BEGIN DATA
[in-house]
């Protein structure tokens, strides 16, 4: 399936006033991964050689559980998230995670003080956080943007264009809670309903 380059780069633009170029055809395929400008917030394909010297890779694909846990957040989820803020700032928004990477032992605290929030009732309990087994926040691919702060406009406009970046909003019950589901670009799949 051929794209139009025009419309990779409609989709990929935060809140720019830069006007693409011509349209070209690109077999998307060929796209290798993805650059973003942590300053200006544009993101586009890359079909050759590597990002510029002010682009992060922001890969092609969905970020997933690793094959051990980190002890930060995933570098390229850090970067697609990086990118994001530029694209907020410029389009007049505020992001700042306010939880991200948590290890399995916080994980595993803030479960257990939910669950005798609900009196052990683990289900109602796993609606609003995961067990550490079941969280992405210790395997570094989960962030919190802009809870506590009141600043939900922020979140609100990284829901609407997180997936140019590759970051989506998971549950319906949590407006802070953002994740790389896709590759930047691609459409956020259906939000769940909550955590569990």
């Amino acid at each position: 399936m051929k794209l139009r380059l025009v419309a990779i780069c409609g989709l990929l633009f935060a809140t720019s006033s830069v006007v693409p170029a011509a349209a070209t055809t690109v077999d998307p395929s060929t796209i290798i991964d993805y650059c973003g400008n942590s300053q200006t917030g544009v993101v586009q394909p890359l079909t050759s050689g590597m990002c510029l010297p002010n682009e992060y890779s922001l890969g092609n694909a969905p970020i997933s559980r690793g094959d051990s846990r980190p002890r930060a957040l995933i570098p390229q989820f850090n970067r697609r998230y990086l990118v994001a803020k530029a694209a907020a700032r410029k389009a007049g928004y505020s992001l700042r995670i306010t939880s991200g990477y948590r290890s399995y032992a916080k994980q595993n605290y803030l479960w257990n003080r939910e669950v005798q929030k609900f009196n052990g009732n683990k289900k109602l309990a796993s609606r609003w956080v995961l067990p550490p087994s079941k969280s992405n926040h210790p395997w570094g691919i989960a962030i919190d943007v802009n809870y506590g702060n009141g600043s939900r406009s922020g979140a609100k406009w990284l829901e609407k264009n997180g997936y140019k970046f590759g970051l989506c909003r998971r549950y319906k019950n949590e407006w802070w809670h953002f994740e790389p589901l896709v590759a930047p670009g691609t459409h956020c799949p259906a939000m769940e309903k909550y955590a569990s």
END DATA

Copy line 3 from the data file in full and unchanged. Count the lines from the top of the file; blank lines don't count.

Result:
């Amino acid at each position: 399936m051929k794209l139009r380059l025009v419309a990779i780069c409609g989709l990929l633009f935060a809140t720019s006033s830069v006007v693409p170029a011509a349209a070209t055809t690109v077999d998307p395929s060929t796209i290798i991964d993805y650059c973003g400008n942590s300053q200006t917030g544009v993101v586009q394909p890359l079909t050759s050689g590597m990002c510029l010297p002010n682009e992060y890779s922001l890969g092609n694909a969905p970020i997933s559980r690793g094959d051990s846990r980190p002890r930060a957040l995933i570098p390229q989820f850090n970067r697609r998230y990086l990118v994001a803020k530029a694209a907020a700032r410029k389009a007049g928004y505020s992001l700042r995670i306010t939880s991200g990477y948590r290890s399995y032992a916080k994980q595993n605290y803030l479960w257990n003080r939910e669950v005798q929030k609900f009196n052990g009732n683990k289900k109602l309990a796993s609606r609003w956080v995961l067990p550490p087994s079941k969280s992405n926040h210790p395997w570094g691919i989960a962030i919190d943007v802009n809870y506590g702060n009141g600043s939900r406009s922020g979140a609100k406009w990284l829901e609407k264009n997180g997936y140019k970046f590759g970051l989506c909003r998971r549950y319906k019950n949590e407006w802070w809670h953002f994740e790389p589901l896709v590759a930047p670009g691609t459409h956020c799949p259906a939000m769940e309903k909550y955590a569990s």